Laboratory in the Culinary Arts: Day #5

By Jillian Bernardini - Oct 27, 2011 - 01:37 PM
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July 18th:  Poaching, Steaming, and Eggs; Poached Eggs, Omelets, Poached Pears, Fish in Parchment, Eggs Benedict, Grand Marnier Soufflé

Thank goodness that I don’t have the desire to become a vegan!  Eggs are incredibly versatile and are essential components of so many dishes and recipes.  This may have been one of my favorite classes so far, especially for the fact that I never knew omelets had a variety of preparation techniques.  I had also never successfully poached an egg, and the one time I tried had resulted in what looked like egg drop soup.  Learning how to poach and steam ingredients can be applied to such an incredible range of proteins and other foods, which I am eager to utilize at home. 

                                         Red Wine and White Wine Poached Pears

Fish in parchment was a method of cooking that was so simple to prepare with hardly any labor or preparation.  The ‘papillote’ [parchment in French] trapped in all of the juices that melded perfectly with the julienned vegetables and butter, which kept the char very moist.  Once we sliced open the parchment shell, the aromas that escaped smelled delectable and ocean-like.  It was interesting to incorporate white pepper instead of the usual black pepper to taste, which I thought felt much finer of a grind than the black pepper.  I assume it is mainly to complement the colors of the vegetables and the fish.  Is there an aesthetic quality of black pepper that is off-putting on certain dishes or specific fish?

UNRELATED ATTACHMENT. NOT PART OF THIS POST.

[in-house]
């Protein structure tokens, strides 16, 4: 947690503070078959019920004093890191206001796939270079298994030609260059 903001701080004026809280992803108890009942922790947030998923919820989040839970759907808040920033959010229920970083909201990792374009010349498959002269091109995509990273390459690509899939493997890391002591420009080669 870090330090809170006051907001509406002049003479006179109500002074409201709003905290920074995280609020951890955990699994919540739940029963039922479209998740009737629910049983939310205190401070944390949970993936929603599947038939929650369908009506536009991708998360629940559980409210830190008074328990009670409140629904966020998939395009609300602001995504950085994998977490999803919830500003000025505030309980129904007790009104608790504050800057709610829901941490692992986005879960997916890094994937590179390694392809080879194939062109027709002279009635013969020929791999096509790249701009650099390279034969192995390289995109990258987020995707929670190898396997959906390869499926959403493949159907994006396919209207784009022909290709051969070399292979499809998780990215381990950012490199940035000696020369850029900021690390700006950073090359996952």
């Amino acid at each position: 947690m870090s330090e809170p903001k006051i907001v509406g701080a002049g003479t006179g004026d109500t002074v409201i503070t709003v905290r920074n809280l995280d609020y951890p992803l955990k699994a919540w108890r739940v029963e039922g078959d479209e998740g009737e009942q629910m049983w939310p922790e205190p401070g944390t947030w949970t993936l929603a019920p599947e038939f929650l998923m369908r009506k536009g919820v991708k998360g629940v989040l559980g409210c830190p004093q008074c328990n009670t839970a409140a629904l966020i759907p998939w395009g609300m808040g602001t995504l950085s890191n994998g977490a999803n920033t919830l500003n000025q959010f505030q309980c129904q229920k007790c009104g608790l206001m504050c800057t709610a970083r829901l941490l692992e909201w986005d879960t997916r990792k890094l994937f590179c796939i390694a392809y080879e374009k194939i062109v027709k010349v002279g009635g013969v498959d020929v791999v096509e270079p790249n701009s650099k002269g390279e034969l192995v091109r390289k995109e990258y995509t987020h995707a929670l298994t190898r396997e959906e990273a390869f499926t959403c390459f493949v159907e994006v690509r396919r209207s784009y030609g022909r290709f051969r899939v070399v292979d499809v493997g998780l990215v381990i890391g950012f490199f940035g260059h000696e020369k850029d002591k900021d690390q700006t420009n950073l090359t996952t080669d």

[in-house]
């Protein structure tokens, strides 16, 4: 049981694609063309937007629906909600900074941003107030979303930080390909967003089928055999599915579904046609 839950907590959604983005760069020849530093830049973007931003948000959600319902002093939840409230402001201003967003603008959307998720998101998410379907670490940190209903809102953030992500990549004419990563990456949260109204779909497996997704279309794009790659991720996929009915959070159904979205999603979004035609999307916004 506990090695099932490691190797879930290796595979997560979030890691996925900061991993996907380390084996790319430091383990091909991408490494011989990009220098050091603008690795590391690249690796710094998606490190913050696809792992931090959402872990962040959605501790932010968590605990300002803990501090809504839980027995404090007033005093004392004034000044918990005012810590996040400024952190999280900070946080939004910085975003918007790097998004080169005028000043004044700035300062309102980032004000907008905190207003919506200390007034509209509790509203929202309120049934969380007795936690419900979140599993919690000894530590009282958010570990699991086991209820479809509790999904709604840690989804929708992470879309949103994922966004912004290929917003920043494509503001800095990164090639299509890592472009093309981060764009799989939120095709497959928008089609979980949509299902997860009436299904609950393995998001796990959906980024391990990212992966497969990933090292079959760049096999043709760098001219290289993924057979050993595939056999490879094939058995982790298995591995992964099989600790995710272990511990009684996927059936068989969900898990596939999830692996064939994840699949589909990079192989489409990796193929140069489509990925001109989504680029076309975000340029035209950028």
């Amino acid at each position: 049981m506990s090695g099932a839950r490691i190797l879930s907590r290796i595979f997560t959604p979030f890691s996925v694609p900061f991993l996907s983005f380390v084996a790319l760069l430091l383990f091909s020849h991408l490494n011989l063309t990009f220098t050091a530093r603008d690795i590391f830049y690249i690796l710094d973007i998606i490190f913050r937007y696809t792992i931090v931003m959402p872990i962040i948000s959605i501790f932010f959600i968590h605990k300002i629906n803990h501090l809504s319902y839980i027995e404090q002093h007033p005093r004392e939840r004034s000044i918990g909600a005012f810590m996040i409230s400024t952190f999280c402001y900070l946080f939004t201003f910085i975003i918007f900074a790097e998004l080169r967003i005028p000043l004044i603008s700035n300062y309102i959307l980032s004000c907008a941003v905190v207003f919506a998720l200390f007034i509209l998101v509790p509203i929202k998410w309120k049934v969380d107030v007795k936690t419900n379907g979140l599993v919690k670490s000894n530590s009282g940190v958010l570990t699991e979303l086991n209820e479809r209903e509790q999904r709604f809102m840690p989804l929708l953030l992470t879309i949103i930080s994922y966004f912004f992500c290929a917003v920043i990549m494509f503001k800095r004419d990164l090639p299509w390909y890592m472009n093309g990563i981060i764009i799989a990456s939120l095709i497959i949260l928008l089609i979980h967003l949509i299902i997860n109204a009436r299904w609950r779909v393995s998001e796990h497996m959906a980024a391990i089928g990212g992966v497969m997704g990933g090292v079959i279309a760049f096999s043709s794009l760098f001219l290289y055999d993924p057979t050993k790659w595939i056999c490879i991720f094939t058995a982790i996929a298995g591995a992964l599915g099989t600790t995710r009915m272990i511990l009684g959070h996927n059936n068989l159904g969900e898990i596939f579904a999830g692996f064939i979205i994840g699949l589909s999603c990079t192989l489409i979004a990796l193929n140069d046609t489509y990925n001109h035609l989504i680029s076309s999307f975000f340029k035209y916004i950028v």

When it came to the necessity of speed in creating a French style omelet, it looked easier than it was!  The eggs cooked so rapidly and my hands did not want to work in coordination of one another.  Moving the pan instead of the spatula felt awkward, so I need to become more comfortable with that once I practice more.  The poached eggs were more successful for me, especially once I saw the demonstration and which level of simmer I should have my water going at.  A slotted spoon is definitely helpful, and I liked how the use of an ice bath prevented the eggs from overcooking. 

Something as simple as poaching pears in red wine resulted in an elegant dessert.  The subtle spice notes from the clove gave the reduced syrupy wine sauce a nice aroma.  I would love to add a few cinnamon sticks too.  I also fell in love with soufflés all over again!  I used to make chocolate soufflés in a chef’s restaurant on Staten Island, but I was basically her dessert station prep for dinner service.  This was my first time creating a soufflé with a vanilla base and the incorporation of a liqueur!  The base for a soufflé appears very thick, dense and rich, but by whipping and then folding in egg whites, it bakes into a pillow-like cloud of a dessert.  Ours were delicious.  I hope that I can make a chocolate soufflé for our final, and maybe with a berry coulis on the side; that would be perfect.  

                             Grand Marnier Soufflé with Vanilla Bean Crème Anglaise